The charming French phrase bâtir des châteaux en Espagne literally means to build castles in Spain, but a closer translation would be to build castles in the sky. In short, it means to dream something clearly impossible, as is amply demonstrated by Willink’s picture.
This dreamscape illustrates the notions of impossible castles in the sky to moody effect. As I said earlier with some of Willink’s pictures, while it is not exactly to my taste, the virtuosity on display is without question.
Surely few people of his generation mastered light with such facility. As with the two earlier pictures, Willink bathes part of his landscape in light, other parts in shadow. Notice how the parts of the chateau in the background that are illuminated by the sun pop out thanks to the use of shadows along the side. Willink also uses light to show that the chateau is all façade with no interior – in fact, the crumbled wall facing the viewer could only be part of a ruin.
Light creeps through the rail columns, leaving shadows at the base of the statue of the Apollo Belvedere. The base is illuminated, but the statue itself (a great masterpiece now on hand at the Vatican), is shrouded by darkness.
That Willink chooses the Apollo Belvedere is, in itself, of great interest. It was first discovered circa 1489, and quickly became lionized as a great masterpiece of the Classical world. The statue’s reputation waxed and waned over the years, and today it is considered one of the great touchstones of classic homoerotic art. (A judgment that baffles your correspondent, but that’s another story.) In 1969 the great art critic and historian Sir Kenneth Clark (1903-1983) wrote: for four hundred years after it was discovered the Apollo was the most admired piece of sculpture in the world. It was Napoleon’s greatest boast to have looted it from the Vatican. Now it is completely forgotten except by the guides of coach parties, who have become the only surviving transmitters of traditional culture.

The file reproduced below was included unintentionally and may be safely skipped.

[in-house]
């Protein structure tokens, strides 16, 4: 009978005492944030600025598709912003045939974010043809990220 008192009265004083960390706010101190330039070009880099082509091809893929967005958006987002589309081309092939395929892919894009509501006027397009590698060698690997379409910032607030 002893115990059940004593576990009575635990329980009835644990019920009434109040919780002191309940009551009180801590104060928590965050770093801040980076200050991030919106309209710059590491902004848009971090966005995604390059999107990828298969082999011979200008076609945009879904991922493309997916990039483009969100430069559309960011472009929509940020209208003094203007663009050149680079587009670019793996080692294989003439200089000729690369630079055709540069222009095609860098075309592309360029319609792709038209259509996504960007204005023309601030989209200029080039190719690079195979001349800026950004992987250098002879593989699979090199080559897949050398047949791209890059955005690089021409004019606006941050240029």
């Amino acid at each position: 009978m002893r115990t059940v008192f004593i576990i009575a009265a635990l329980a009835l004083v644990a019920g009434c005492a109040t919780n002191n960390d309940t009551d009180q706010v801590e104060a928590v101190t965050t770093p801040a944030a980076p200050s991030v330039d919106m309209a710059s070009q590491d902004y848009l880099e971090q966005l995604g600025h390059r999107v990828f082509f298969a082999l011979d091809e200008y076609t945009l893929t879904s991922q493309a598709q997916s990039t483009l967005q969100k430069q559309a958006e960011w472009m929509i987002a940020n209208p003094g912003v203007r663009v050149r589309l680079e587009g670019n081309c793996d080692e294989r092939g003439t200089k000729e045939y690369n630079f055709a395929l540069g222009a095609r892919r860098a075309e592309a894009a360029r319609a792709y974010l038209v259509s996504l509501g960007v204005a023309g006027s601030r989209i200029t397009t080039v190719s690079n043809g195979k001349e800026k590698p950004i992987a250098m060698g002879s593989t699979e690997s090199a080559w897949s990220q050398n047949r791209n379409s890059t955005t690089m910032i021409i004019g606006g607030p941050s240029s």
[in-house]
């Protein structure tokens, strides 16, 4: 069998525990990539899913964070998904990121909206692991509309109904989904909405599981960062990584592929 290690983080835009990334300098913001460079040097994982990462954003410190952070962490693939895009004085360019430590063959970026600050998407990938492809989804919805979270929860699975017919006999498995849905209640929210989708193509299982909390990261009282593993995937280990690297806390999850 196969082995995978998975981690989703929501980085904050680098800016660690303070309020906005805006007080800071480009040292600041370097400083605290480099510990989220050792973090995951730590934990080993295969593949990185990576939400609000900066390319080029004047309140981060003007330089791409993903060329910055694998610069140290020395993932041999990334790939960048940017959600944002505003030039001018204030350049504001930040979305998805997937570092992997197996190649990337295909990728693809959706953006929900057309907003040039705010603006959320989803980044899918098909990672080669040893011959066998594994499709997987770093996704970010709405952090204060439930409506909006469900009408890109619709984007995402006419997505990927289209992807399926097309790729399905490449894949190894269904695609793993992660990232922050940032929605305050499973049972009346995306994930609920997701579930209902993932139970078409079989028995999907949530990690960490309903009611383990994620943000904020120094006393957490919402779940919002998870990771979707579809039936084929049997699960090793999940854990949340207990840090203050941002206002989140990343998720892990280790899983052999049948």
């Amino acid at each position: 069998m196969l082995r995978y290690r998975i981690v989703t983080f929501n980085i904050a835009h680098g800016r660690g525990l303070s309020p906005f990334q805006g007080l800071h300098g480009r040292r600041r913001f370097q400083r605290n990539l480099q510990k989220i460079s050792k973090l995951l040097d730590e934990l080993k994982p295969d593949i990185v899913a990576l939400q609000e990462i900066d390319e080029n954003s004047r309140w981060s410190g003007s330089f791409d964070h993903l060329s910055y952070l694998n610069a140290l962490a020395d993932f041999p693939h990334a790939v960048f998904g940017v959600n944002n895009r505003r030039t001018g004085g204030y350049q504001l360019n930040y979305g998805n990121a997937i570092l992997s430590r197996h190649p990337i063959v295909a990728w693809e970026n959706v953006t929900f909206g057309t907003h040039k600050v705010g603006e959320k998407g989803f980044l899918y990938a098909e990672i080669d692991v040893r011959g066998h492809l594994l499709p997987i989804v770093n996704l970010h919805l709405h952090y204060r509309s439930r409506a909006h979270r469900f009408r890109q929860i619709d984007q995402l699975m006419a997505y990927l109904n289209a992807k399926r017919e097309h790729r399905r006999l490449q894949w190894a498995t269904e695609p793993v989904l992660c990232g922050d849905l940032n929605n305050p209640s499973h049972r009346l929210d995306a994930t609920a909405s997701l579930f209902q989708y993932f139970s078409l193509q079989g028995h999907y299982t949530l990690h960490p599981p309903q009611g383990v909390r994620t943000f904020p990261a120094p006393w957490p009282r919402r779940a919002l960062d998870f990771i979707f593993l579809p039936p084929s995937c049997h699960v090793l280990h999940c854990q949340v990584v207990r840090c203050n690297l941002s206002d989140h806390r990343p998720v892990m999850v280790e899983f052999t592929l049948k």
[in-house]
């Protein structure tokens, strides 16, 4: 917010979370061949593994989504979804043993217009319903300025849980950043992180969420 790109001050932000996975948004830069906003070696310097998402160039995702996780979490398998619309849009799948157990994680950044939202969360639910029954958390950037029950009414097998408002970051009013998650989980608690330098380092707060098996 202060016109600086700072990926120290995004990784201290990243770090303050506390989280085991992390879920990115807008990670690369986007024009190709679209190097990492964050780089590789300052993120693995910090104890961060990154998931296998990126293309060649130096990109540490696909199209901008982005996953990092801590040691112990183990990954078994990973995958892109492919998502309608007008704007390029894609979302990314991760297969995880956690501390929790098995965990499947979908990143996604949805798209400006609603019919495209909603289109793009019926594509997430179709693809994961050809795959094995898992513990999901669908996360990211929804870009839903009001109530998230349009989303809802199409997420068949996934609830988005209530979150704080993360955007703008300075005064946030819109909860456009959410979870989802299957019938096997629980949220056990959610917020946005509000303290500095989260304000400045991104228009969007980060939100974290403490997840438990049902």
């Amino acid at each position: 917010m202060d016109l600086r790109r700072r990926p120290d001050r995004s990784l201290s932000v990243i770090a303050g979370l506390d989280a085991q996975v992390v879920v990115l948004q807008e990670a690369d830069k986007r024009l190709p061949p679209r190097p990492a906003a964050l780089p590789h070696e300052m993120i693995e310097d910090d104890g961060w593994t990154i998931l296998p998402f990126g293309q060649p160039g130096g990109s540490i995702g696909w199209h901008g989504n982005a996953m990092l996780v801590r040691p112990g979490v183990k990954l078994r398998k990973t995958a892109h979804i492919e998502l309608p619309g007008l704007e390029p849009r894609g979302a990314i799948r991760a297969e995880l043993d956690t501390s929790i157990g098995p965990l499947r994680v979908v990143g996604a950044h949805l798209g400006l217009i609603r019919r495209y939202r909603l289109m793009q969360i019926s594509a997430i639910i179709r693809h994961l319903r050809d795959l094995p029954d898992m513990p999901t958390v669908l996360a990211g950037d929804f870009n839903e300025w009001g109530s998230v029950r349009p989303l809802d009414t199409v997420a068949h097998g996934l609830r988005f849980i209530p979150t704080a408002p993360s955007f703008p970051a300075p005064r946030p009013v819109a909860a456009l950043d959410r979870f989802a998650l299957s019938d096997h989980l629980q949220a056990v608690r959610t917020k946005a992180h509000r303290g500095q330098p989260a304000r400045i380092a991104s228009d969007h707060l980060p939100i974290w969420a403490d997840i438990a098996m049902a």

The landscape seems to play upon one of the great themes in Willink’s work – that of separation. We noted in two earlier pictures that figures and individuals in Willink’s cluttered world view were often denied the solace of connection. Here, the chateau and Apollo are divided by a chasm that owes more than a little to Renaissance portraiture. As with most of these Post Modern games, one gets the impression that Willink is trying to say something, but one is never sure what.
The sky is wonderfully effective and the dramatic import and again fills the viewer with a melodramatic sense of expectation.
There sure is much to admire in this work – as with most of the Willink corpus – I just wish his vision made a little more sense.